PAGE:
A plaque remaining from the Big Apple Night Club at West 135th Street and Seventh Avenue in Harlem.

Above, a 1934 plaque from the Big Apple Night Club at West 135th Street and Seventh Avenue in Harlem. Discarded as trash in 2006.

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Entry from June 15, 2006
Black and White (shake or soda)
A "black and white" is chocolate syrup and vanilla ice cream, in a soda or a shake.

14 August 1927, New York Times, "The Ice Cream Habit Grows," pg. XX3:
The business of dispensing ice cream and ice cream sodas and the allied soft drinks is slangily known as "soda jerking." Soda dispensing, like many other vocations, has a terminology peculiar to itself. For instance, a chocolate soda with vanilla ice cream is known as a "black and white"; with chocolate ice cream it is called "an all black."

25 July 1940, Chicago Daily Tribune, pg. 13:
BLACK AND WHITE SODA -- Add 1/2 cup chilled milk to 2 tablespoons chocolate sirup, stirring constantly. Pour into a tall glass. Add 1/2 cup carbonated water or ginger ale and stir to mix. Add a ball of vanilla ice cream and serve at once.

4 October 1948, Washington Post, Letters, pg. 6:
There was vanilla ice cream in my chocolate soda! The chocolate soda was no longer a chocolate soda but rather a black and white soda. In New York when you ask for a chocolate soda you get a chocolate soda with chocolate syrup and chocolate ice cream and when you ask for a black and white you get just that.

Don't the people in Washington know the difference between chocolate and vanilla? I went back determined and asked for a chocolate soda with chocolate ice cream!

"Chocolate soda -- all the way," the sleepy waitress yelled loudly over her right shoulder.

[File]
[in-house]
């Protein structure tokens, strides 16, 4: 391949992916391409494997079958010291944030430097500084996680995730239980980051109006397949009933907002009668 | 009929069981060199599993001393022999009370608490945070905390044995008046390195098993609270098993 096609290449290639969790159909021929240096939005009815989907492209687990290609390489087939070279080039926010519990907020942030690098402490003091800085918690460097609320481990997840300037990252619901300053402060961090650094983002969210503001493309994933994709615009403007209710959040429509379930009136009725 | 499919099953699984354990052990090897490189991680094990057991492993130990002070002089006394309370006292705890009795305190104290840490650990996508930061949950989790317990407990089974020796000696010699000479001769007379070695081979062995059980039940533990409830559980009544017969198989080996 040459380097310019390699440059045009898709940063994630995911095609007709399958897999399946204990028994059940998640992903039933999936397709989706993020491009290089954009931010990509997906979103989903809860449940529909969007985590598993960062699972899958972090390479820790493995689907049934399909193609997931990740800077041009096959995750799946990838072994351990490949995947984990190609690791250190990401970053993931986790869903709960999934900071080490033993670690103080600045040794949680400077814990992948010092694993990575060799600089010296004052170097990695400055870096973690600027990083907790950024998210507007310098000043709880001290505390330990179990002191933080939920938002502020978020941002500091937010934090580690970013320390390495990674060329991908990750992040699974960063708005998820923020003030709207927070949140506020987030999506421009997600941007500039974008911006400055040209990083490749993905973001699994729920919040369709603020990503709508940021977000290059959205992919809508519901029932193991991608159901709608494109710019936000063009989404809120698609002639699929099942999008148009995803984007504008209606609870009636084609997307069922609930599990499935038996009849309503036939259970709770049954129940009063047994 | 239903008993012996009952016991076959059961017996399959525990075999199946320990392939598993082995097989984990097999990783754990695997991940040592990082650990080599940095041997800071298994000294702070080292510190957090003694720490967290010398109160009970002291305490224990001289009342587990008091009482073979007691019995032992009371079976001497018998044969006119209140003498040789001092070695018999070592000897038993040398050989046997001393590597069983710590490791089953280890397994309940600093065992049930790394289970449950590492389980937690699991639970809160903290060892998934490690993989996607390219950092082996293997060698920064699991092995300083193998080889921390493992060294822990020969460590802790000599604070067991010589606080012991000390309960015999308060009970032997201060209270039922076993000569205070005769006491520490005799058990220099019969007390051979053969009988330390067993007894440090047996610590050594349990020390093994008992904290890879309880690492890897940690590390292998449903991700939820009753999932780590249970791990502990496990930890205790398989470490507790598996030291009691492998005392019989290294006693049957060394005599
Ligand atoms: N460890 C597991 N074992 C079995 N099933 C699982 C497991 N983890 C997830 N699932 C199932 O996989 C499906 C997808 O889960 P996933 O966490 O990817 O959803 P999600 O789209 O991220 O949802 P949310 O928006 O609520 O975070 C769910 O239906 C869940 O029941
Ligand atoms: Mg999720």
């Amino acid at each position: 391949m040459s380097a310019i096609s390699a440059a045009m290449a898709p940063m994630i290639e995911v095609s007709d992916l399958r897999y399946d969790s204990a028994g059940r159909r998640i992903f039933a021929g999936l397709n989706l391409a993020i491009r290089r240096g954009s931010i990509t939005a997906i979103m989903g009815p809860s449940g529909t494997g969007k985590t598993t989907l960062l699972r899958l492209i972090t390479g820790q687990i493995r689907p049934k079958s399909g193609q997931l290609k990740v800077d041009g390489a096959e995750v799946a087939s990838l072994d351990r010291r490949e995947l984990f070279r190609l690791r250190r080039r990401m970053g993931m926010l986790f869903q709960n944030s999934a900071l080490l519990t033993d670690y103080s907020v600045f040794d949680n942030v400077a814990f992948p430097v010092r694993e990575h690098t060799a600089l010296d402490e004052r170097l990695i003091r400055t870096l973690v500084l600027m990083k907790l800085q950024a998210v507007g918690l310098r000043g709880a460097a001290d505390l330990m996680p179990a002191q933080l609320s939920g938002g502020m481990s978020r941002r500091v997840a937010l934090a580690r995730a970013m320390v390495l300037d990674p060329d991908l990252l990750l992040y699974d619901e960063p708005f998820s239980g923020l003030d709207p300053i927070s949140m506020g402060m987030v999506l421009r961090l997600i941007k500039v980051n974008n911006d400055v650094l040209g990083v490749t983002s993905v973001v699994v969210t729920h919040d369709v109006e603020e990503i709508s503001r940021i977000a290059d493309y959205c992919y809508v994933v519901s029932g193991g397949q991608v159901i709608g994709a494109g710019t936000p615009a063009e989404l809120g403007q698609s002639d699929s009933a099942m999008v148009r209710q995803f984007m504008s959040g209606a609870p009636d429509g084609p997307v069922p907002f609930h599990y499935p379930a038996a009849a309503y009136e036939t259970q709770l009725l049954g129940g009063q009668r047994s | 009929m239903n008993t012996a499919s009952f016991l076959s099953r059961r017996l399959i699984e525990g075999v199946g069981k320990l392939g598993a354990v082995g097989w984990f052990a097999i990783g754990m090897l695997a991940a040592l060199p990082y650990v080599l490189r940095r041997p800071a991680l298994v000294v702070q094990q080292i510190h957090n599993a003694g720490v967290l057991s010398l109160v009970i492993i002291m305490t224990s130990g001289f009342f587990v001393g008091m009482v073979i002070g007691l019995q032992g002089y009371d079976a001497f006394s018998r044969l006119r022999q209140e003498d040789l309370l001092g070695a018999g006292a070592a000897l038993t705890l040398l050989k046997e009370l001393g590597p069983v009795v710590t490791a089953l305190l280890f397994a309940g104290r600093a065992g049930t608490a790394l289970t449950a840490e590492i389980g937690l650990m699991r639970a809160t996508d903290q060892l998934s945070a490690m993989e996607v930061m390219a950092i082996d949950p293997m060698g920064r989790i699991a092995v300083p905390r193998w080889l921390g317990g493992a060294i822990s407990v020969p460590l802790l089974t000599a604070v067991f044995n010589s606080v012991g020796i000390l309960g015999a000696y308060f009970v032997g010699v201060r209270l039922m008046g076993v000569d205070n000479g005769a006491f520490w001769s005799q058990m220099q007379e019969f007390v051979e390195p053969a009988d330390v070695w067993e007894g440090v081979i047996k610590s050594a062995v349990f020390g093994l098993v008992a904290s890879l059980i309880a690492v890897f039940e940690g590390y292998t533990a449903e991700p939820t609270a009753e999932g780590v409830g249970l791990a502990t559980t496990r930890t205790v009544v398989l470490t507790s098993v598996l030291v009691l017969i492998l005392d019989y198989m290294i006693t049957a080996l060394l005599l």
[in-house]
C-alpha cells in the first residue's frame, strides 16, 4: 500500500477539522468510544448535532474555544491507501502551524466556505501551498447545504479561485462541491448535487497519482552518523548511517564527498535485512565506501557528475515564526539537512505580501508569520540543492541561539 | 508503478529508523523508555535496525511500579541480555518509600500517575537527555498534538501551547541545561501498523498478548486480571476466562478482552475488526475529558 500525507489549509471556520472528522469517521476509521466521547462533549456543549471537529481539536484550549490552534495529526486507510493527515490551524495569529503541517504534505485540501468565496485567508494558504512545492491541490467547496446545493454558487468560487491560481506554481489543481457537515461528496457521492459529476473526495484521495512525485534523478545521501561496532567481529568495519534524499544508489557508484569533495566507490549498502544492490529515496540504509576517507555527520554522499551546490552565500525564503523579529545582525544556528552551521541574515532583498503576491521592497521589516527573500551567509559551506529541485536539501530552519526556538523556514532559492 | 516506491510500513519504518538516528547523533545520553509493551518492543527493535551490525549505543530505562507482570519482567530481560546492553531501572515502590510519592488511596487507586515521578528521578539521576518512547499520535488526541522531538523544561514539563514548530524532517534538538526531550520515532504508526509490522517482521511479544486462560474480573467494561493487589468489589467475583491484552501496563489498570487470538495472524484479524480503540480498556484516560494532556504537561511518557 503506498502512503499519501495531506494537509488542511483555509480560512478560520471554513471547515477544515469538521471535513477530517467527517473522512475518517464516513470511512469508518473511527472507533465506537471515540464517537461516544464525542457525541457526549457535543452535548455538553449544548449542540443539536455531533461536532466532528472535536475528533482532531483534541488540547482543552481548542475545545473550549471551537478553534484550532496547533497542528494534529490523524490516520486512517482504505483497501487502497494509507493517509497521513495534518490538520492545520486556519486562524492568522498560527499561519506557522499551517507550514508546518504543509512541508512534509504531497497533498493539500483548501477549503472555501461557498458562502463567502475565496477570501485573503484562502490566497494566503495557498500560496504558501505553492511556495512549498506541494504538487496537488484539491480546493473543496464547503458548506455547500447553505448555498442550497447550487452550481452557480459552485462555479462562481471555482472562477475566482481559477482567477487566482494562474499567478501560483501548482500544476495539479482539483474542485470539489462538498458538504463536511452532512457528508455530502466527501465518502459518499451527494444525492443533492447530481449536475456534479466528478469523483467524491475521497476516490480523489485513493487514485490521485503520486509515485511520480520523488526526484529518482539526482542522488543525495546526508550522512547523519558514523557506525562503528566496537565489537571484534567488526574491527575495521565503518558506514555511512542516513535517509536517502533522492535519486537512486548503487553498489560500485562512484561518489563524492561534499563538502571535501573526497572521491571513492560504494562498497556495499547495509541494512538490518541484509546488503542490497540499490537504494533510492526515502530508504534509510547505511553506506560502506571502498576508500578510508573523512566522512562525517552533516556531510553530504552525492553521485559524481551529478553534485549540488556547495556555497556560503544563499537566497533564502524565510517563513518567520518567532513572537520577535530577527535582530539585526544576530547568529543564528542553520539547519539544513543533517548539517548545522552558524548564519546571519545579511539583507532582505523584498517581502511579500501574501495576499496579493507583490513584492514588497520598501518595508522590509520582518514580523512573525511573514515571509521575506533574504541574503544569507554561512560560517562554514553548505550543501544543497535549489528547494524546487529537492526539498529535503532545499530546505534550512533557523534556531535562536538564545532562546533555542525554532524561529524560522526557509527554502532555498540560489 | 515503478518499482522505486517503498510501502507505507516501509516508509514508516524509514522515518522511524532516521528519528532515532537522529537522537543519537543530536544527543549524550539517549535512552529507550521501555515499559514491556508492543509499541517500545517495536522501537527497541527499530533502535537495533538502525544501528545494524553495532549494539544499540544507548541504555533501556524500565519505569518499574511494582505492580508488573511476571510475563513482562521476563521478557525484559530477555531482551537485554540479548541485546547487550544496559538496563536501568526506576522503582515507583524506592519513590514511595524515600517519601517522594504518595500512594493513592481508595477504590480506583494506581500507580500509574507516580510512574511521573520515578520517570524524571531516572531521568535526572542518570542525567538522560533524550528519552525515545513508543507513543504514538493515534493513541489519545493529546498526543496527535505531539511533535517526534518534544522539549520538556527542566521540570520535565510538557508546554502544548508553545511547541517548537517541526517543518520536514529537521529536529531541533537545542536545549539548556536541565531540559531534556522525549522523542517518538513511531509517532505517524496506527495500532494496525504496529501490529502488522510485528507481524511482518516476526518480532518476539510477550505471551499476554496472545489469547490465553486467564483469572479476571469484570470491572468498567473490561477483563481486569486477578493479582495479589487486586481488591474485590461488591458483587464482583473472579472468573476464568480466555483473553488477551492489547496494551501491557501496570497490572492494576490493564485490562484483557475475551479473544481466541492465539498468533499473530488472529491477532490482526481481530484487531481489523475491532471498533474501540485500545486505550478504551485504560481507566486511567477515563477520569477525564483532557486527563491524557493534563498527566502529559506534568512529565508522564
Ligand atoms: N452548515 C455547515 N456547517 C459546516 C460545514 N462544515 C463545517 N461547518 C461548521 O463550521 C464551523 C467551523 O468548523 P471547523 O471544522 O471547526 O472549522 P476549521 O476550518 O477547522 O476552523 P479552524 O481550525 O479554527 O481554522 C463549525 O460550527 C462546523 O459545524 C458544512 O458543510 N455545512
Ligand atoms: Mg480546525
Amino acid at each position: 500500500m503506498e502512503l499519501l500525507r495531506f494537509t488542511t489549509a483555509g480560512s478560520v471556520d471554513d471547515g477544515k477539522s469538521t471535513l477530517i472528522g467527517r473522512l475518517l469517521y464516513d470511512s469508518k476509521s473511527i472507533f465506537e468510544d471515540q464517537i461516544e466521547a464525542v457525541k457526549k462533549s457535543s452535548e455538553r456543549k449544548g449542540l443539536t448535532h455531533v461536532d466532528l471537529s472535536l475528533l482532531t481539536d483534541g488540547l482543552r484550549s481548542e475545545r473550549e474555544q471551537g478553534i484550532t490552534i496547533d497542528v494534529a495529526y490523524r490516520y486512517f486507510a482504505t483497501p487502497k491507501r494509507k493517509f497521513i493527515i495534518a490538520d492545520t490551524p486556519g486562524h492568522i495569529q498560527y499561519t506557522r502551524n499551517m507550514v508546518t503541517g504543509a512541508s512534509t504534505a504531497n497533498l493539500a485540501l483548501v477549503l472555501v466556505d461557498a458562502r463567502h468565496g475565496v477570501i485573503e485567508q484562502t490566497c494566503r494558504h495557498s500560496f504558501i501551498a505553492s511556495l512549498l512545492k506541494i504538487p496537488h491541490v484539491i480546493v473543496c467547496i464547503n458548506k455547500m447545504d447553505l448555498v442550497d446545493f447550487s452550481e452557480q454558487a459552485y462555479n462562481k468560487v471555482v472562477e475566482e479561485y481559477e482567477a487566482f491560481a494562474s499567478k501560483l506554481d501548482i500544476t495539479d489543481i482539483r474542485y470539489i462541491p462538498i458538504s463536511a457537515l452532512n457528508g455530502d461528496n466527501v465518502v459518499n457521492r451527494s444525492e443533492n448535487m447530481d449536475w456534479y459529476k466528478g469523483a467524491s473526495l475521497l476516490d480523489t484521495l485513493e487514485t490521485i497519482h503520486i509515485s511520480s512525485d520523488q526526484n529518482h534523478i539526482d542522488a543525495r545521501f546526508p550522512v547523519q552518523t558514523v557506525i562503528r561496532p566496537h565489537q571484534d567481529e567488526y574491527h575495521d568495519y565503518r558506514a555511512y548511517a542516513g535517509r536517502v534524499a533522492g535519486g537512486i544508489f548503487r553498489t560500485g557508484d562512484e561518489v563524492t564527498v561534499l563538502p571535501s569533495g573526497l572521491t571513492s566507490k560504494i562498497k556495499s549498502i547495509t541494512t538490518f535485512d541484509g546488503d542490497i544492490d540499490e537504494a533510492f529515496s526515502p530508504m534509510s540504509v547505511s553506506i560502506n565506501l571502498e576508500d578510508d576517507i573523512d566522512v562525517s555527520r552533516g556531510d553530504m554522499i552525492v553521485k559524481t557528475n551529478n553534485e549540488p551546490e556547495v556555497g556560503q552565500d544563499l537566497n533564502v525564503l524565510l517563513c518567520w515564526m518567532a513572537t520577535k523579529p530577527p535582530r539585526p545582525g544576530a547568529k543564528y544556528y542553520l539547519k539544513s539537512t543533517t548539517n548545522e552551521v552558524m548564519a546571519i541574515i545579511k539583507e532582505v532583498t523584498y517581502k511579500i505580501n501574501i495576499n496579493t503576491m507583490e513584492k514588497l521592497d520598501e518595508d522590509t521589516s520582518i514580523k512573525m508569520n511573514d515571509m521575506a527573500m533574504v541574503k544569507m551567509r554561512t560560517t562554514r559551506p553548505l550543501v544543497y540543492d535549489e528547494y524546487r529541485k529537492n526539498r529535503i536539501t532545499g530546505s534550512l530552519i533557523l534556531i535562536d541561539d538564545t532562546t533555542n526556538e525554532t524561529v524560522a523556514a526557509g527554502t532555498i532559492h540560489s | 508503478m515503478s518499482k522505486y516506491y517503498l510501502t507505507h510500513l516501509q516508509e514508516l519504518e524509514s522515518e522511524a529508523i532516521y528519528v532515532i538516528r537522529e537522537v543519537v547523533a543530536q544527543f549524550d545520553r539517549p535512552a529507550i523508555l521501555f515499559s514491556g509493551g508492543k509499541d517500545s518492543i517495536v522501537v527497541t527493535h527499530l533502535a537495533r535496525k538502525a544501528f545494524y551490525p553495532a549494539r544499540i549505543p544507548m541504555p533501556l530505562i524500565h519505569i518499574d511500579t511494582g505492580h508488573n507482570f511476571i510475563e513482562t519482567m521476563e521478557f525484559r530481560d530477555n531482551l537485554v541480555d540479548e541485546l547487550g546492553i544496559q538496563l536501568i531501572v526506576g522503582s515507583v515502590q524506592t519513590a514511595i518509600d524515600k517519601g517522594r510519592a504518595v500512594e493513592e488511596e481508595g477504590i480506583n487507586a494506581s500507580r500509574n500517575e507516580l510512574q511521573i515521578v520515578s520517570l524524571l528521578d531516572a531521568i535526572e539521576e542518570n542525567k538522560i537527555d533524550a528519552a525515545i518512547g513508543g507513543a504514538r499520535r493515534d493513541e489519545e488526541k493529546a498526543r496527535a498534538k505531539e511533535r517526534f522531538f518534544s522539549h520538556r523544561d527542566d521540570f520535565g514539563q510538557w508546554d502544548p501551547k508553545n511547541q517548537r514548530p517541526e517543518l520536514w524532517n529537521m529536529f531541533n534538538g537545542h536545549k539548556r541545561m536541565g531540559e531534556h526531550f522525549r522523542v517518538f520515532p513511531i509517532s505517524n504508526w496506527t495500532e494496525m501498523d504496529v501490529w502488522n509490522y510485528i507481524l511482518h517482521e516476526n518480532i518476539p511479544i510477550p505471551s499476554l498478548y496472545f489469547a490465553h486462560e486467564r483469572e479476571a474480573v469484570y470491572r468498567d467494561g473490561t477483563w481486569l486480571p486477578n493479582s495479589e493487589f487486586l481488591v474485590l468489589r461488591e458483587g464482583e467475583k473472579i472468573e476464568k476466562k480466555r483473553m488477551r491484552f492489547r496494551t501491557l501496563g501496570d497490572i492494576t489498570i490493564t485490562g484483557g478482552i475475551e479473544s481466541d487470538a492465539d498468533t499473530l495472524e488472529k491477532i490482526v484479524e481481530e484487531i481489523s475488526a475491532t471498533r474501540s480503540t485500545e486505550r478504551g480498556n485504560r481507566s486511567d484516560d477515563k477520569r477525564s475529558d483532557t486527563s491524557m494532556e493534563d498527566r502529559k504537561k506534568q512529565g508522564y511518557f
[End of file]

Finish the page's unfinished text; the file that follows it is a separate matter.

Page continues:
RALPH CHILLION.
Washington.

10 October 1948, Washington Post, Letters, pg. B4:
The trouble with Mr. Ralph Chillion (letter published October 4) with his startled reaction to "chocolate soda all the way," and his feeling that vanilla ice cream in a chocolate soda is downright heretical, is that he just hasn't been around. Like all New Yorkers, he is hopelessly provincial.

If he would betake himself only as far as Atlantic City, for instance (which surely isn't too much to ask, even of a New Yorker), he would hear "black and white," the local tag for chocolate soda with vanilla ice cream, ordered more often than an all-chocolate soda.
(...)
ANGELA.
Washington.

22 August 1957, Washington Post, pg. B11:
Cool, smooth and sweet "black and white" milk shakes can be made in nothing flat when ice cream is stored in the home freezer. Combine 1 or 2 tablespoons chocolate syrup with 1/2 cup of milk and 1/4 teaspoon pure vanilla extract in tall glass; mix well; add a scoop of vanilla ice cream and finish filling glass with milk. Garnish with whipped cream and a maraschino cherry.

5 September 1971, New York Times, "The Traveler's Guide to Hash-House Greek" by Dan Carlinsky, pg. XX1:
black and white. Chocolate soda with vanilla ice cream.

7 August 1982, New York Times, "When Fun Was Your Very Own Ice Cream Soda" by Mimi Sheraton, pg. 8:
We always had milk, of course, and seltzer in siphon bottles and Fox's u-Bet chocolate syrup were delivered weekly. We used that combination for black and whites -- chocolate sodas with vanilla ice cream.

3 July 1985, Washington Post, pg. E14:
The world of the soda jerk has a language all its own. This lexicon is taken primarily from Paul Dickson's delightful "Great American Ice Cream Book" (Atheneum, 1973). An article titled "Linguistic Concoctions of the Soda Jerker" published by a Columbia University professor in 1936 provided Dickson with much of the valuable material:
Black and White: chocolate soda with vanilla ice cream.
Posted by Barry Popik
Food/Drink • (0) Comments • Thursday, June 15, 2006 • Permalink